After formation of the unitary seal 10, it is removed from the second mold 32 by moving the third mold half 28 away from the first mold half 24 and then advancing the ejector pins 36 in a manner usual in the art. Conventional cooling and/or heating means can be included which cool and/or heat the first mold half 24, the second mold half 26 and the third mold half 28 in order to provide the desired temperature conditions. Generally, hydraulic ram means, not illustrated, are used to maintain the first mold half 24 first against the second mold half 26 and subsequently against the third mold half 28 with sufficient pressure to assure the proper formation of an injection molded part therebetween.
After injection molding of the unitary seal 10, it is generally post-cured, as previously mentioned, for generally from 4 to 48 hours, and more usually from 8 to 16 hours, at a temperature within the ranges set out previously to strengthen the polyurethane to polycarbonate bond.
While the invention has been described in connection with specific embodiments thereof, it will be understood that it is capable of further modification, and this application is intended to cover any variations, uses or adaptations of the invention following, in general, the principles of the invention and including such departures from the present disclosure as come within known or customary practice in the art to which the invention pertains and as may be applied to the essential features hereinbefore set forth, and as fall within the scope of the invention and the limits of the appended claims.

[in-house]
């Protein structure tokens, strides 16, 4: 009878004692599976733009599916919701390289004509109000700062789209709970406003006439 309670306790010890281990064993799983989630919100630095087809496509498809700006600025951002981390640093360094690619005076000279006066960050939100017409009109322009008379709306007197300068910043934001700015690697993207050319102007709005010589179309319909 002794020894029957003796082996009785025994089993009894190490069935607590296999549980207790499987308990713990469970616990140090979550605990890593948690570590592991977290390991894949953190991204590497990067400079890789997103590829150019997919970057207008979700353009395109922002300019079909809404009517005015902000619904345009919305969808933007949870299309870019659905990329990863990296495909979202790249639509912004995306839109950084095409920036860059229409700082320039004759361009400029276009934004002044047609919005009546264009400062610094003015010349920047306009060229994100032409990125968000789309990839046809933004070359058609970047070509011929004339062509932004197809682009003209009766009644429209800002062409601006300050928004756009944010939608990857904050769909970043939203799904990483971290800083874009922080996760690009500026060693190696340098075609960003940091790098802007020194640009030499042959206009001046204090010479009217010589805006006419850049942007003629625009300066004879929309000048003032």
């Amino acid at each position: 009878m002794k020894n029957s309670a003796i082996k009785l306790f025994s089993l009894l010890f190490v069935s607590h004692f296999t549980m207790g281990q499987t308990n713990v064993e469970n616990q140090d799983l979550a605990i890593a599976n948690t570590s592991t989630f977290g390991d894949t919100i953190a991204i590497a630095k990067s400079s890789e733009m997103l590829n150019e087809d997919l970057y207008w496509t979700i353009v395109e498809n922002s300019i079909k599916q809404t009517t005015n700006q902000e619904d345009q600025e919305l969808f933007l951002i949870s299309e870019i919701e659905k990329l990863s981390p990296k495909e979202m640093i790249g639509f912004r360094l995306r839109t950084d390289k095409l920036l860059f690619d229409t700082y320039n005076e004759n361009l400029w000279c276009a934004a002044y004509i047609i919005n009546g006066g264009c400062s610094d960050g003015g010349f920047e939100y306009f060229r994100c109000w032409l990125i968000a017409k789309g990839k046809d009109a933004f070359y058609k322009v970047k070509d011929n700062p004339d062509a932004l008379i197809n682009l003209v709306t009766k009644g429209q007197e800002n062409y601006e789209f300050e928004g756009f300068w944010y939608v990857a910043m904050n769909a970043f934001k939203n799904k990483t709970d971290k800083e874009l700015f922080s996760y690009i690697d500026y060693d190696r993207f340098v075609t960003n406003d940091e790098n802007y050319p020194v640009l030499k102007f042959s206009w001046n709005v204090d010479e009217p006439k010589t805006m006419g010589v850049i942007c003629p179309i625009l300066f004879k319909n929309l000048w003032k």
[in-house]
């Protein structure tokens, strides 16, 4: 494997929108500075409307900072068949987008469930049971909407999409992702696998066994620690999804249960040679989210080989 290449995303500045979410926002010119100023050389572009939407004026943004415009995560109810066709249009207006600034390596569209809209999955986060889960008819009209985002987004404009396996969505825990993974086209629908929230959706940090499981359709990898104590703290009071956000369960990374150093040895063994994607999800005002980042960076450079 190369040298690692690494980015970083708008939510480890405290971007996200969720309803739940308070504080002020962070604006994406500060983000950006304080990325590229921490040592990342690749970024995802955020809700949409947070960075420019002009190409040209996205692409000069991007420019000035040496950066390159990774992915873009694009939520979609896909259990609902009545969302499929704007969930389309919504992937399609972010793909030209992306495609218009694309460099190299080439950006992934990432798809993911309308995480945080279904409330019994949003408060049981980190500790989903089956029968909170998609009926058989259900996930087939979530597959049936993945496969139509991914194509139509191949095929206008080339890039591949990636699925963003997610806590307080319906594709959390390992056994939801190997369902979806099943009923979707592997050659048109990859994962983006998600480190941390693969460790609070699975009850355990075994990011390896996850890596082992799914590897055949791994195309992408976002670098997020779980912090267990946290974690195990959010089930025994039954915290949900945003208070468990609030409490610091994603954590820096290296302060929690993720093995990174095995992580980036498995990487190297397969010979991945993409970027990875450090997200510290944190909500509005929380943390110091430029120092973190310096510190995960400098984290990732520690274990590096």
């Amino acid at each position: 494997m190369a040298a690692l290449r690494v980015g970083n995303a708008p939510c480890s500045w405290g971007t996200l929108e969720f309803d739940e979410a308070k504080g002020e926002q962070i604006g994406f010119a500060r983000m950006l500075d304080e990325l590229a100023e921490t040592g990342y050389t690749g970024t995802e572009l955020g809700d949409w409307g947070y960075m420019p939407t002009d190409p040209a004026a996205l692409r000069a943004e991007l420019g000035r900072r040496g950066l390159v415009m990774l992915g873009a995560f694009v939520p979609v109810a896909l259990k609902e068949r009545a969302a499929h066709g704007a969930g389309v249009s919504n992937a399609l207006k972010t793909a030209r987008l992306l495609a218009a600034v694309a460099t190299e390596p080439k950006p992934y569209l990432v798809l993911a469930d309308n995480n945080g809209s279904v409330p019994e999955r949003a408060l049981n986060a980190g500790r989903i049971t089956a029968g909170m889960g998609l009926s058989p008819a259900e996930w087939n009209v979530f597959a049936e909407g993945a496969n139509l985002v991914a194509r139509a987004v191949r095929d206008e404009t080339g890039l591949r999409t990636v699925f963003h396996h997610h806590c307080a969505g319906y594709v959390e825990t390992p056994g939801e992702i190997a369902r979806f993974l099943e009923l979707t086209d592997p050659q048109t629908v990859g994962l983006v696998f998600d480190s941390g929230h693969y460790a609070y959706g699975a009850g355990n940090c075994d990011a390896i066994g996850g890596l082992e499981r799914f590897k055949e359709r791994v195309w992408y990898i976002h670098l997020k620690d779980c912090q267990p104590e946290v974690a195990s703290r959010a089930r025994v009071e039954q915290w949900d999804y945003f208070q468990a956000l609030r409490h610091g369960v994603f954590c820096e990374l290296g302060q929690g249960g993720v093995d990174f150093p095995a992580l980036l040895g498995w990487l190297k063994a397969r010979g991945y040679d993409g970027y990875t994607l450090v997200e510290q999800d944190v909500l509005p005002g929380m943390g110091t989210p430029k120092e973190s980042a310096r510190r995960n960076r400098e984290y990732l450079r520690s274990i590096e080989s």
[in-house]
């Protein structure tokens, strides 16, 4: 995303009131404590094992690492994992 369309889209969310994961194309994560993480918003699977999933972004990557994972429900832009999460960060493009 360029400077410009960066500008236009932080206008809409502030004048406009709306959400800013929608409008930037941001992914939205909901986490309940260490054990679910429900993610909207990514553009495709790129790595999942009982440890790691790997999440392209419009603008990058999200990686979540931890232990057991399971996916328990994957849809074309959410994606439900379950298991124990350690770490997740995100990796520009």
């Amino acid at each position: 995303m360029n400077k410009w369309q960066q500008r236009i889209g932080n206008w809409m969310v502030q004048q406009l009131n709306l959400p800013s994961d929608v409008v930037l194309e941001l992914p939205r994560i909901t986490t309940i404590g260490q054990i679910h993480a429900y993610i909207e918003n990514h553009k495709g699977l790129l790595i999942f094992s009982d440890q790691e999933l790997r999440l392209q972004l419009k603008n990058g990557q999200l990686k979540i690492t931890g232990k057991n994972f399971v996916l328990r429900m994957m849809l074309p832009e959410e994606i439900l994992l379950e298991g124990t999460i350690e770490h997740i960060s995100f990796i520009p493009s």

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|Citing Patent||Filing date||Publication date||Applicant||Title|
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|U.S. Classification||277/575, 428/66.4, 428/161, 428/392, 277/944, 428/515, 428/423.1, 428/217, 428/412, 277/936|
|International Classification||B29C45/10, F16J15/32, C09K3/10, B29C45/00, B29C45/14, B29C35/00, B29L31/26|
|Cooperative Classification||Y10T428/31507, Y10T428/31909, Y10T428/31551, Y10T428/215, Y10T428/2964, Y10T428/24521, F16J15/3284, Y10T428/24983, F16J15/328, Y10S277/944, Y10S277/936|
|European Classification||F16J15/32G, F16J15/32F|
|Jun 12, 1986||AS||Assignment|
Owner name: CATERPILLAR INC., 100 N.E. ADAMS STREET, PEORIA, I
Free format text: ASSIGNMENT OF ASSIGNORS INTEREST.;ASSIGNOR:CATERPILLAR TRACTOR CO., A CORP. OF CALIF.;REEL/FRAME:004669/0905
Effective date: 19860515
Owner name: CATERPILLAR INC., A CORP. OF DE.,ILLINOIS
Free format text: ASSIGNMENT OF ASSIGNORS INTEREST;ASSIGNOR:CATERPILLAR TRACTOR CO., A CORP. OF CALIF.;REEL/FRAME:004669/0905
Effective date: 19860515